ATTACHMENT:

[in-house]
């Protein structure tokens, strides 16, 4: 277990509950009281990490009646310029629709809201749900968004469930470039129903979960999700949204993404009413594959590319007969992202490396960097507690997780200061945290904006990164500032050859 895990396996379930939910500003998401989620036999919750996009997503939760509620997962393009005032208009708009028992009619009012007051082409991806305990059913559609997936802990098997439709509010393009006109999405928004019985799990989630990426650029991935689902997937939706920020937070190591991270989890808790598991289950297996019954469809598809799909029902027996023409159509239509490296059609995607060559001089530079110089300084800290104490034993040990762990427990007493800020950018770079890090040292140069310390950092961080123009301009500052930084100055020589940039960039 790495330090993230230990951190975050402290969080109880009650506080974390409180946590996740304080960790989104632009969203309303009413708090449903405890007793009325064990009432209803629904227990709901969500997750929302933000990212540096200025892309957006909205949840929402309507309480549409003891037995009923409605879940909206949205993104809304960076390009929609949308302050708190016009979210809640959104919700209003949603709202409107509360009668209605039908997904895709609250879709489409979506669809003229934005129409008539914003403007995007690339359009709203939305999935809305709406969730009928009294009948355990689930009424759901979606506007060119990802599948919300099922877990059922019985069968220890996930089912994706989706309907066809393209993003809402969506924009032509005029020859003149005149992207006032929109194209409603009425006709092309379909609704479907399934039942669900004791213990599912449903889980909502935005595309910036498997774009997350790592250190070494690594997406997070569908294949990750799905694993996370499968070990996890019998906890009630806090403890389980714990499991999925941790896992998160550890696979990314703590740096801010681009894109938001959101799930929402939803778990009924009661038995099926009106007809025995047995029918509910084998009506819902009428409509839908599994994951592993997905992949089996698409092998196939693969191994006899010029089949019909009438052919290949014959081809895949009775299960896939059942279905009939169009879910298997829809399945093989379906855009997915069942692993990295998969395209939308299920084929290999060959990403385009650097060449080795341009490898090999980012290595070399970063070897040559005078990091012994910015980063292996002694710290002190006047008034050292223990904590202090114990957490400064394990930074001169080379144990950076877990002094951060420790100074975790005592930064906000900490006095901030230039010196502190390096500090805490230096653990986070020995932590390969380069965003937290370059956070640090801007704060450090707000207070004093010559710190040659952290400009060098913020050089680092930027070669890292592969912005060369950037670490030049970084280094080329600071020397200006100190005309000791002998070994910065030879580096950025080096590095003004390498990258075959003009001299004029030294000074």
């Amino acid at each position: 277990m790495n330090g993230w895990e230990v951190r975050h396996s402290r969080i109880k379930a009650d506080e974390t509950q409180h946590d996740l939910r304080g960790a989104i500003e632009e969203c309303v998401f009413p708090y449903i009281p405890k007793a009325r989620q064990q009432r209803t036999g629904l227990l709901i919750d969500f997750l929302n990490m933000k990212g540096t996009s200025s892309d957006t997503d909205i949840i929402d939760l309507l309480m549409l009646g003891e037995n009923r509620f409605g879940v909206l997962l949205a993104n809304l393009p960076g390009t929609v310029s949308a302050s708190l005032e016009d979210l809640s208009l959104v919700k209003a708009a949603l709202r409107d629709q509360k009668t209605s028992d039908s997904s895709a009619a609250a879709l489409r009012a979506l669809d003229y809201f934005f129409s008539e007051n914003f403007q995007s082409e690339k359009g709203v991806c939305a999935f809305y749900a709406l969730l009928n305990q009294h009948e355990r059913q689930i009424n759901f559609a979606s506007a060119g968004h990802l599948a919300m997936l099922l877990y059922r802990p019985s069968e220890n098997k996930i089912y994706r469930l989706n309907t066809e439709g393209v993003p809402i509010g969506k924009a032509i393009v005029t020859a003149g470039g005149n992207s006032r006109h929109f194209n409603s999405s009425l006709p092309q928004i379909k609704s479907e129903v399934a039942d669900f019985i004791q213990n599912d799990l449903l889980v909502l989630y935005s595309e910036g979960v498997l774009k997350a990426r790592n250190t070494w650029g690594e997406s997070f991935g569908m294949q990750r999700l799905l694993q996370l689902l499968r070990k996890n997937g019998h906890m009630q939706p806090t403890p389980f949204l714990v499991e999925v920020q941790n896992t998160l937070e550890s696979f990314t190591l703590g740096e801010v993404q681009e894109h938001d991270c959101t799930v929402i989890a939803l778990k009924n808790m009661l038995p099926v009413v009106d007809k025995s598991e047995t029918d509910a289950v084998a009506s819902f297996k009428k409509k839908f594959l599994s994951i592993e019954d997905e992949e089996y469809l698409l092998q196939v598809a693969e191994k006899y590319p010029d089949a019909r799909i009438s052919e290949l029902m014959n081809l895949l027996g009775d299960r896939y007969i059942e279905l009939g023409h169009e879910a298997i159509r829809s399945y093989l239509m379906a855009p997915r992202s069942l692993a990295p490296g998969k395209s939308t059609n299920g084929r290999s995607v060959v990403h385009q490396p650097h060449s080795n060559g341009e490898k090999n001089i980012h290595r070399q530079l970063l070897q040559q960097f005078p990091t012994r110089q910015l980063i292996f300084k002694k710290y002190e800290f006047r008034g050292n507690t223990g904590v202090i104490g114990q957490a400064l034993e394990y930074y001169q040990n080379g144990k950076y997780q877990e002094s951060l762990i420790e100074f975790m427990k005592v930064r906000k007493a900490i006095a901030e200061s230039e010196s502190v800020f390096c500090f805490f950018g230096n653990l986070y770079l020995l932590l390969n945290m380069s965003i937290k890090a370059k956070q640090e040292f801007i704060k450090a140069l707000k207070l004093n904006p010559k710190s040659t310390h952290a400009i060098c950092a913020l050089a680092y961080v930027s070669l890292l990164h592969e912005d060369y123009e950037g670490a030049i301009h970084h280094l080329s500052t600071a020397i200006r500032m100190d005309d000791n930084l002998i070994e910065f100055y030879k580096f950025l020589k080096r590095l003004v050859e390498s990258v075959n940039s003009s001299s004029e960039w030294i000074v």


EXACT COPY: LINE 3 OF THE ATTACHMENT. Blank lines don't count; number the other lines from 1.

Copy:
């Amino acid at each position: 277990m790495n330090g993230w895990e230990v951190r975050h396996s402290r969080i109880k379930a009650d506080e974390t509950q409180h946590d996740l939910r304080g960790a989104i500003e632009e969203c309303v998401f009413p708090y449903i009281p405890k007793a009325r989620q064990q009432r209803t036999g629904l227990l709901i919750d969500f997750l929302n990490m933000k990212g540096t996009s200025s892309d957006t997503d909205i949840i929402d939760l309507l309480m549409l009646g003891e037995n009923r509620f409605g879940v909206l997962l949205a993104n809304l393009p960076g390009t929609v310029s949308a302050s708190l005032e016009d979210l809640s208009l959104v919700k209003a708009a949603l709202r409107d629709q509360k009668t209605s028992d039908s997904s895709a009619a609250a879709l489409r009012a979506l669809d003229y809201f934005f129409s008539e007051n914003f403007q995007s082409e690339k359009g709203v991806c939305a999935f809305y749900a709406l969730l009928n305990q009294h009948e355990r059913q689930i009424n759901f559609a979606s506007a060119g968004h990802l599948a919300m997936l099922l877990y059922r802990p019985s069968e220890n098997k996930i089912y994706r469930l989706n309907t066809e439709g393209v993003p809402i509010g969506k924009a032509i393009v005029t020859a003149g470039g005149n992207s006032r006109h929109f194209n409603s999405s009425l006709p092309q928004i379909k609704s479907e129903v399934a039942d669900f019985i004791q213990n599912d799990l449903l889980v909502l989630y935005s595309e910036g979960v498997l774009k997350a990426r790592n250190t070494w650029g690594e997406s997070f991935g569908m294949q990750r999700l799905l694993q996370l689902l499968r070990k996890n997937g019998h906890m009630q939706p806090t403890p389980f949204l714990v499991e999925v920020q941790n896992t998160l937070e550890s696979f990314t190591l703590g740096e801010v993404q681009e894109h938001d991270c959101t799930v929402i989890a939803l778990k009924n808790m009661l038995p099926v009413v009106d007809k025995s598991e047995t029918d509910a289950v084998a009506s819902f297996k009428k409509k839908f594959l599994s994951i592993e019954d997905e992949e089996y469809l698409l092998q196939v598809a693969e191994k006899y590319p010029d089949a019909r799909i009438s052919e290949l029902m014959n081809l895949l027996g009775d299960r896939y007969i059942e279905l009939g023409h169009e879910a298997i159509r829809s399945y093989l239509m379906a855009p997915r992202s069942l692993a990295p490296g998969k395209s939308t059609n299920g084929r290999s995607v060959v990403h385009q490396p650097h060449s080795n060559g341009e490898k090999n001089i980012h290595r070399q530079l970063l070897q040559q960097f005078p990091t012994r110089q910015l980063i292996f300084k002694k710290y002190e800290f006047r008034g050292n507690t223990g904590v202090i104490g114990q957490a400064l034993e394990y930074y001169q040990n080379g144990k950076y997780q877990e002094s951060l762990i420790e100074f975790m427990k005592v930064r906000k007493a900490i006095a901030e200061s230039e010196s502190v800020f390096c500090f805490f950018g230096n653990l986070y770079l020995l932590l390969n945290m380069s965003i937290k890090a370059k956070q640090e040292f801007i704060k450090a140069l707000k207070l004093n904006p010559k710190s040659t310390h952290a400009i060098c950092a913020l050089a680092y961080v930027s070669l890292l990164h592969e912005d060369y123009e950037g670490a030049i301009h970084h280094l080329s500052t600071a020397i200006r500032m100190d005309d000791n930084l002998i070994e910065f100055y030879k580096f950025l020589k080096r590095l003004v050859e390498s990258v075959n940039s003009s001299s004029e960039w030294i000074v």